In this short piece of the article, we are going to derive an expression for the RMS value of an alternating voltage, so let’s get started…

## Root mean square value of an alternating emf

It is defined as that value of a steady voltage that produces the same amount of heat in a given resistance as is produced by the given alternating emf when applied to the same resistance for the same time. It is also called the virtual or effective value of the alternating emf. It is denoted by $\varepsilon_{r m s}$ or $\varepsilon_{e f f}$ or $\varepsilon_{v}$.

**Read Also**

Alternating current class 12 – amplitude, time period, frequency

## Relation between the RMS value and the peak value of an alternating emf

Suppose an alternating emf $\varepsilon$ applied to a resistance $R$ is given by $$ \varepsilon=\varepsilon_{0} \sin \omega t $$ Heat produced in a small time $d t$ will be $$ d H=\frac{\varepsilon^{2}}{R} d t=\frac{\varepsilon_{0}^{2}}{R} \sin ^{2} \omega t d t $$ Let $T$ be the time period of the alternating emf. Then heat produced in time $T$ will be

$$ \begin{aligned} H &=\int d H=\int_{0}^{T} \frac{\varepsilon_{0}^{2}}{R} \sin ^{2} \omega t d t \\ &=\frac{\varepsilon_{0}^{2}}{R} \int_{0}^{T} \frac{(1-\cos 2 \omega t)}{2} d t=\frac{E_{0}^{2}}{2 R}\left[t-\frac{\sin 2 \omega t}{2 \omega}\right]_{0}^{T} \\ &=\frac{\varepsilon_{0}^{2}}{2 R}\left[(T-0)-\frac{1}{2 \omega}\left|\sin \frac{4 \pi}{T} t\right|_{0}^{T}\right] \\ &=\frac{\varepsilon_{0}^{2}}{2 R}\left[T-\frac{1}{2 \omega} \sin (4 \pi-\sin 0)\right] \\ \text { or } \quad H &=\frac{\varepsilon_{0}^{2}}{2 R}[T-0]=\frac{\varepsilon_{0}^{2} T}{2 R} \end{aligned} $$ |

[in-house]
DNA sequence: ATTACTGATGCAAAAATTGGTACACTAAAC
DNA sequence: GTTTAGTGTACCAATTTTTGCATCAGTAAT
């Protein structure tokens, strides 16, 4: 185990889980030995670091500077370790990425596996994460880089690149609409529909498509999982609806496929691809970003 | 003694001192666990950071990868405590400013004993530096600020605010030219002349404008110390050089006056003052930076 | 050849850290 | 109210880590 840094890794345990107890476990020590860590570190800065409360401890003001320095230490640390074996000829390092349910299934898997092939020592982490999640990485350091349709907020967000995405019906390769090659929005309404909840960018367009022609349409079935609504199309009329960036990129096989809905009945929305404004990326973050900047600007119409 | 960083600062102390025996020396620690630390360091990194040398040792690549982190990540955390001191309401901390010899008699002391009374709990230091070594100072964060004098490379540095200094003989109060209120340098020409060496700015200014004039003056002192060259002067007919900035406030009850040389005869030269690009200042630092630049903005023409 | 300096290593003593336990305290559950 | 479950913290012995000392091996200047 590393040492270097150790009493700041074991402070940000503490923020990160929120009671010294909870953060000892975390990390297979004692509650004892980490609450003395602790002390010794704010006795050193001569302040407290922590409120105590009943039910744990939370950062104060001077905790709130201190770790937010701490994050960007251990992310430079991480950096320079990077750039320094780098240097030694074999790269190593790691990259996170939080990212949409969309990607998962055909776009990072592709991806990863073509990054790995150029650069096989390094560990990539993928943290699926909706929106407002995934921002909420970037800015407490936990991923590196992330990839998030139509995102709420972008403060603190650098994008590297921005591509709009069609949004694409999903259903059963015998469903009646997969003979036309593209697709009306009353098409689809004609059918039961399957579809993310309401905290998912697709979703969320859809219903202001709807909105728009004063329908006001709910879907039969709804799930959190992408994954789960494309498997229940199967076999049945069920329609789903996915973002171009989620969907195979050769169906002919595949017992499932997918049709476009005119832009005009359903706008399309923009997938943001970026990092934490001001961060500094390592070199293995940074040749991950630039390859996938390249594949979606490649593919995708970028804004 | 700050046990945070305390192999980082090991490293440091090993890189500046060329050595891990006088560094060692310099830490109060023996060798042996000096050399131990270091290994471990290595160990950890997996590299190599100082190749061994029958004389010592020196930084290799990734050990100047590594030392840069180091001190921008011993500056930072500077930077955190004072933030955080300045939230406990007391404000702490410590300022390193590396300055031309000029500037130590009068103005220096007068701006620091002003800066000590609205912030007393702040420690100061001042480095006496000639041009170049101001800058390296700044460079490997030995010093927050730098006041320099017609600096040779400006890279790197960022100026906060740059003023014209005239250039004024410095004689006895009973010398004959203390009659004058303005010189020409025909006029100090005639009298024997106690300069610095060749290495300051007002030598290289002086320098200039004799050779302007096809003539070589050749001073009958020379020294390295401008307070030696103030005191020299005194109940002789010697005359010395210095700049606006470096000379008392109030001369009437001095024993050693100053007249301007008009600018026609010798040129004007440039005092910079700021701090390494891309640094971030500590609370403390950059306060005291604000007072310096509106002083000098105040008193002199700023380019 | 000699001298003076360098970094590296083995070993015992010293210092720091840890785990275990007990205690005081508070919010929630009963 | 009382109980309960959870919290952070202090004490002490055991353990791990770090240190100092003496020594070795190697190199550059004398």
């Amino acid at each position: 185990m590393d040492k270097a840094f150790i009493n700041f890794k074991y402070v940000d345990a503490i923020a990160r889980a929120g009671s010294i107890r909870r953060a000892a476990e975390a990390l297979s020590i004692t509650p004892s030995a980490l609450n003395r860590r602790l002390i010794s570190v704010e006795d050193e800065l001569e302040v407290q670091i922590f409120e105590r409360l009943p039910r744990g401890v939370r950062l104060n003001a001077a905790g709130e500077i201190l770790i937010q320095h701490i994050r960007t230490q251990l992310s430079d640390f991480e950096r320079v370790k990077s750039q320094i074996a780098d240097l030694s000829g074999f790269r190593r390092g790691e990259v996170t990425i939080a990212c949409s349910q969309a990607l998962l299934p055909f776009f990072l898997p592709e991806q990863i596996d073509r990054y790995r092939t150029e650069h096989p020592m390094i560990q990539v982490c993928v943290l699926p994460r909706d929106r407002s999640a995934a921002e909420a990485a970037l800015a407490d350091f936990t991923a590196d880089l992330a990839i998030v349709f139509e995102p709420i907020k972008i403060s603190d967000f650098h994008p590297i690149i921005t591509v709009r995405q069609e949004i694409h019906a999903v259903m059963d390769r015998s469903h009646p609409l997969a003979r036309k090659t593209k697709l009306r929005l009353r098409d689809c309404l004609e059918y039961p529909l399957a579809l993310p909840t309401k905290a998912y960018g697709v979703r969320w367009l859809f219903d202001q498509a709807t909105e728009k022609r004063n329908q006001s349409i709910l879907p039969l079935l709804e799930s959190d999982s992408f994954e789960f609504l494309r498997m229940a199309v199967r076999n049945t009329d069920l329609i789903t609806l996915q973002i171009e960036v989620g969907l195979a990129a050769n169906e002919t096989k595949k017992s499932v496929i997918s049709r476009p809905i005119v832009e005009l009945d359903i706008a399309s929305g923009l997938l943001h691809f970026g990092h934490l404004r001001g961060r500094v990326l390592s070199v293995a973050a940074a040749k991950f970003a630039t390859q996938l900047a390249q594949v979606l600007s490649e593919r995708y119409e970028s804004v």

If $\varepsilon_{rms}$ is the root mean square value of the alternating emf, then the amount of heat produced by it in the same resistance $R$ in the time $T$ will be $$ H=\frac{\varepsilon_{rms}^{2} T}{R} $$

**Read Also **

- Expression for the RMS value of alternating current for a full cycle
- Derive an expression for the average or mean value of AC for half cycle

From the above two equations, we get $$\frac{\varepsilon_{rms}^2 T}{R}=\frac{\varepsilon_{0}^2 T}{2R}$$ $$\text{Or}\qquad \varepsilon_{rms}=\frac{\varepsilon_0}{\sqrt{2}}=0.707\varepsilon_0$$

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